|IN THE NEWS VITAMIN DEFICIENCY MAY CAUSE HEARING LOSS Insufficient amounts of vitamin B12 or folic acid may cause hearing loss in elderly women, according to a study in the March American Journal of Clinical Nutrition.|
Investigators at the University of Georgia in Athens, Ga., assessed hearing function blood levels of vitamin B12 and folates in 55 healthy women ages 60 to 71. Women with impaired hearing had 38 percent lower levels of vitamin B12 and 31 percent lower levels of folate than women with normal hearing.
These nutrients are key to maintaining efficient blood flow and nervous system function, according to researchers.
T’AI CHI MAY BE GOOD FOR THE MIND AND THE HEART T’ai Chi, the slow-motion Chinese exercise, lowers blood pressure in the elderly as well as aerobic exercise, according to a study in the March issue of the Journal of the American Geriatric Society.
Researchers at Johns Hopkins Medical Institutions in Baltimore studied 62 overweight people over 60 years old who had high blood pressure. Study participants either participated in three months of T’ai Chi or three months of aerobic exercise, 30 to 45 minutes, four to five times per week.
After three months, researchers found systolic blood pressure dropped an average of 8.4 millimeters of mercury (mm Hg) in the T'ai Chi group and 7.0 mm Hg in the aerobics group. Diastolic pressure fell 3.2 mm Hg in the T'ai Chi group and 2.4 mm Hg in the aerobics group.
TOMATOES LOWER CANCER RISK Filling up on tomatoes and tomato products can lower the risk of some forms of cancer, according to a study in the Journal of the National Cancer Institute.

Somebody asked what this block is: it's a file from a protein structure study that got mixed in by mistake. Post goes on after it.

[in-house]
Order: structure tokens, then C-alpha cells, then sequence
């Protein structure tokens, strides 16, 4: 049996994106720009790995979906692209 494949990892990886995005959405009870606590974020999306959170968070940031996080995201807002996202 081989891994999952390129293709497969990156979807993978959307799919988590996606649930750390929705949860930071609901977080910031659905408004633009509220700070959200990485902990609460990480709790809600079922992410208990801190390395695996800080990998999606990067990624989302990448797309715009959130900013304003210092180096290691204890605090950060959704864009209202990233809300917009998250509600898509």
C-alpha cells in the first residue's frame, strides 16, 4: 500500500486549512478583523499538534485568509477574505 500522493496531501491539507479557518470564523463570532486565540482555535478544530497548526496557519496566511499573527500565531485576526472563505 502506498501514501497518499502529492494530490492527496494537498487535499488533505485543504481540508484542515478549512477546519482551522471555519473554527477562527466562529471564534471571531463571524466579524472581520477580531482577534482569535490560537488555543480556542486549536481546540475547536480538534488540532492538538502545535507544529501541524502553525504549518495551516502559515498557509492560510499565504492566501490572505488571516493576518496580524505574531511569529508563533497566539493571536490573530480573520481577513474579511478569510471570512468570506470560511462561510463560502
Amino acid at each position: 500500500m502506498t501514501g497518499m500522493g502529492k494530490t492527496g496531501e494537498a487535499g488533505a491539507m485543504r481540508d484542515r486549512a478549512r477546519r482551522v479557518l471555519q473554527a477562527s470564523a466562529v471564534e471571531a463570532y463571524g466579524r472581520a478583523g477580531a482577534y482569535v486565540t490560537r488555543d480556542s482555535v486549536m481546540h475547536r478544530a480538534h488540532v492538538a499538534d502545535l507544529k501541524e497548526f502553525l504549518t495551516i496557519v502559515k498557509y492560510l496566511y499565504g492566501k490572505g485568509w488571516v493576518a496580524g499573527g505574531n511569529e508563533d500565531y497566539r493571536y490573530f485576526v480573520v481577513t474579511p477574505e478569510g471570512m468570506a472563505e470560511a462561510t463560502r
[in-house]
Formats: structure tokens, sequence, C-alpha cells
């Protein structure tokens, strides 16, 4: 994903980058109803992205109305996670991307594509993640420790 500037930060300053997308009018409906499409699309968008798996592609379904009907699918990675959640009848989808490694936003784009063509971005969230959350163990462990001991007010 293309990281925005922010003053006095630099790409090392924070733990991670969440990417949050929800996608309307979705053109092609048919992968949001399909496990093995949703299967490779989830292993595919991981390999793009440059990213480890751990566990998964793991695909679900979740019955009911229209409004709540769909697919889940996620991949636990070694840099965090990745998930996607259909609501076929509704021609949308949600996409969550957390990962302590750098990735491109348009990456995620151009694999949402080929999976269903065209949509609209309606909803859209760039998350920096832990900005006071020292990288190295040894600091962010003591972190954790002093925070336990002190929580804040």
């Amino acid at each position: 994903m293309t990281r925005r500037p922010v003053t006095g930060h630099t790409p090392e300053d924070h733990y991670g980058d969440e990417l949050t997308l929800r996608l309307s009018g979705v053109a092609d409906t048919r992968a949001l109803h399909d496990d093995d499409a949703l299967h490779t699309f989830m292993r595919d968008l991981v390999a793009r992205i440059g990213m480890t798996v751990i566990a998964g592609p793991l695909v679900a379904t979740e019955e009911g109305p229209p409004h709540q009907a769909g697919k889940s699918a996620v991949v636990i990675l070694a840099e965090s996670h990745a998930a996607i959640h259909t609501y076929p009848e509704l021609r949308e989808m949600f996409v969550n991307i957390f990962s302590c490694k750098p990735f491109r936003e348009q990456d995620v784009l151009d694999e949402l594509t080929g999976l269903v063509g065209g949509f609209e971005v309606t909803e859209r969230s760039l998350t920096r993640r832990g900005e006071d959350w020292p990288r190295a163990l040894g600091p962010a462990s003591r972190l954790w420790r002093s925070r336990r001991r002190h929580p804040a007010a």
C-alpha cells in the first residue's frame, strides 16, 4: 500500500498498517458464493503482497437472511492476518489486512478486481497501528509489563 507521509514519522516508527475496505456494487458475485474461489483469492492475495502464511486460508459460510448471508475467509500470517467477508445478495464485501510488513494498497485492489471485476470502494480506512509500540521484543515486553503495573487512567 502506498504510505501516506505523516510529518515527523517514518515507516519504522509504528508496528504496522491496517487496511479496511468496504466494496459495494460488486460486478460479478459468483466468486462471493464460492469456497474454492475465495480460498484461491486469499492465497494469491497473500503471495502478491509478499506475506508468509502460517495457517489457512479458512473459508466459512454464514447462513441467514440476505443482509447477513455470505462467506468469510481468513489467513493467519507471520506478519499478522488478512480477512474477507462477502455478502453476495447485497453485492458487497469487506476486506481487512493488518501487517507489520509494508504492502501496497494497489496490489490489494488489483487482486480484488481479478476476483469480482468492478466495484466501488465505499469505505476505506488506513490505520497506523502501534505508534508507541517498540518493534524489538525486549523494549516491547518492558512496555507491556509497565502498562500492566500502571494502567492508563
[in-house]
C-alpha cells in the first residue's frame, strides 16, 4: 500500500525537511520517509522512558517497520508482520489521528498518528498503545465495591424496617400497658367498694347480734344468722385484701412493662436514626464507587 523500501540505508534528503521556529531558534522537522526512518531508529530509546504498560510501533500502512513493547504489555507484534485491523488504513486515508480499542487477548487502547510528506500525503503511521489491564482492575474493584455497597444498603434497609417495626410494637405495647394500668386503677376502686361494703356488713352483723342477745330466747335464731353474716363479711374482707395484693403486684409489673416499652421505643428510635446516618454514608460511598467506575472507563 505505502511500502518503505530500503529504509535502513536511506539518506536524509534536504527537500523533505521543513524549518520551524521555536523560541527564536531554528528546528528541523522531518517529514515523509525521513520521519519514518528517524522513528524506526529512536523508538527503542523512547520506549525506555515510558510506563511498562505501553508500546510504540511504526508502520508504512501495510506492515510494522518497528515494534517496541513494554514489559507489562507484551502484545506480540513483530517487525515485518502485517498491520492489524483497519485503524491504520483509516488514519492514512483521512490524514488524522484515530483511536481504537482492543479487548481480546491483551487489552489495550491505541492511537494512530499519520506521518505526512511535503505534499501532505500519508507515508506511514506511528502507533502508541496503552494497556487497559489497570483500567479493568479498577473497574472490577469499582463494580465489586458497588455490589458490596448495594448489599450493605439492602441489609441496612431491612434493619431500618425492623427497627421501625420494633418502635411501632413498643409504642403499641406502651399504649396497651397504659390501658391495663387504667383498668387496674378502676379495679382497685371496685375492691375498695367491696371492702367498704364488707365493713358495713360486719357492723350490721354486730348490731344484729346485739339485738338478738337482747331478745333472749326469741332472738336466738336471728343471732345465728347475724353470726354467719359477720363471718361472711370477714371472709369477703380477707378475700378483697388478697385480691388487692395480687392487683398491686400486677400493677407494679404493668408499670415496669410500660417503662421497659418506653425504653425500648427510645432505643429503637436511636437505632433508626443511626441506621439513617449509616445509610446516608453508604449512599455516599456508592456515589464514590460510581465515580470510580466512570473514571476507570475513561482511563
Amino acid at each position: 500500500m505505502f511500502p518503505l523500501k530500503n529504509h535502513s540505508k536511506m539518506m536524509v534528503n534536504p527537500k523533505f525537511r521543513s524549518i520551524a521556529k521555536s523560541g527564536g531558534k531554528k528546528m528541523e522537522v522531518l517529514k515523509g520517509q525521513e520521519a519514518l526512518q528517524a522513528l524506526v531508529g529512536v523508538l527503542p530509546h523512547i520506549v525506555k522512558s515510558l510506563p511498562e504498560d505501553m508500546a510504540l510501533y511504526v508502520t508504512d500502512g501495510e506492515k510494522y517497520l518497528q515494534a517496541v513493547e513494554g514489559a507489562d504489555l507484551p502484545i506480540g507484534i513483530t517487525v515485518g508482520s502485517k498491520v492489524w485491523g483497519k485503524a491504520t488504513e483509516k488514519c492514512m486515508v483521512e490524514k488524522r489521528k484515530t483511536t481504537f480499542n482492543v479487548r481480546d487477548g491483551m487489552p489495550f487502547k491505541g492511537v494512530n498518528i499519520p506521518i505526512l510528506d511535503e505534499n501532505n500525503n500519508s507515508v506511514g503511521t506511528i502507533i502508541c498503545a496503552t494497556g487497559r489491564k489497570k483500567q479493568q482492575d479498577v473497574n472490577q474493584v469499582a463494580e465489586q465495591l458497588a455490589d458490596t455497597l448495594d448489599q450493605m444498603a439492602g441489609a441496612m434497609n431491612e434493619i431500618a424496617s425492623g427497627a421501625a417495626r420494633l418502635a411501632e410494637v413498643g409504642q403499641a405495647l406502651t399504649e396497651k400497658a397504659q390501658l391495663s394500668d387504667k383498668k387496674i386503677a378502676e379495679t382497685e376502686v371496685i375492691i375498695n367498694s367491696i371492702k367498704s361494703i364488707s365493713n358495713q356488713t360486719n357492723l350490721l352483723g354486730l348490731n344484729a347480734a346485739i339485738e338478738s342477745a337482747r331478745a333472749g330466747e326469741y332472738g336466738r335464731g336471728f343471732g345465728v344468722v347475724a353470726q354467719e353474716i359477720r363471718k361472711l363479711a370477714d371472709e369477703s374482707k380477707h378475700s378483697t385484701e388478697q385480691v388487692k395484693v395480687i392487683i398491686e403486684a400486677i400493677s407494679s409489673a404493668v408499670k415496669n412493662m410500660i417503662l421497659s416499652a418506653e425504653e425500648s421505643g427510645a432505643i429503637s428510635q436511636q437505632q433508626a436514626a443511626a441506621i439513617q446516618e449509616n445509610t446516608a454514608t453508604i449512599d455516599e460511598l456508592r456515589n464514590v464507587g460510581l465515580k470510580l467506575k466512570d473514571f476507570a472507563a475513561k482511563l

The study reviewed 72 past studies that examined the link between certain cancers and the consumption of tomatoes and tomato-based products. It showed that people who eat tomatoes and tomato products are at a substantially decreased risk of prostate, lung, and stomach cancers. The findings also suggest links between tomatoes and lower levels of pancreatic, colorectal, oral, breast, and cervical cancers. Fifty-seven of the studies linked tomato intake with a reduced risk of cancer; 35 of these studies showed the connection was strong enough to be "statistically significant."
How tomatoes lower the risk of cancer is unclear, but Dr. Edward Giovannucci of Harvard Medical School and author of the report, noted tomatoes are rich in several phytochemicals believed to have anticancer properties. The most prominent of these is lycopene, a compound that leads to the formation of carotenoids, chemicals that can protect cells from the effects of oxidants.
The study suggests eating tomatoes (including cooked and processed tomatoes) as part of a diet that is rich in other fruits and vegetables.
WINE MAY LOWER LUNG CANCER RISK A few glasses of wine weekly may be good for the heart and help reduce risks of lung cancer in men, according to a study in the March 1 American Journal of Epidemiology.
The analysis of three Danish studies conducted on more than 28,000 people between 1964 and 1992 revealed that men who drank wine had a lower risk of lung cancer. Men who reported drinking one to 13 glasses of wine per week showed a 22 percent lower risk of lung cancer than men who drank other types of alcohol. Men who consumed more than 13 glasses of wine per week showed a 56 percent reduction in lung cancer risk.
In contrast, drinking beer appeared to raise lung cancer risk by 9 percent to 36 percent, and consuming spirits increased cancer risk 21 percent to 46 percent.
The research was led by Dr. Eva Prescott of Copenhagen University Hospital in Denmark.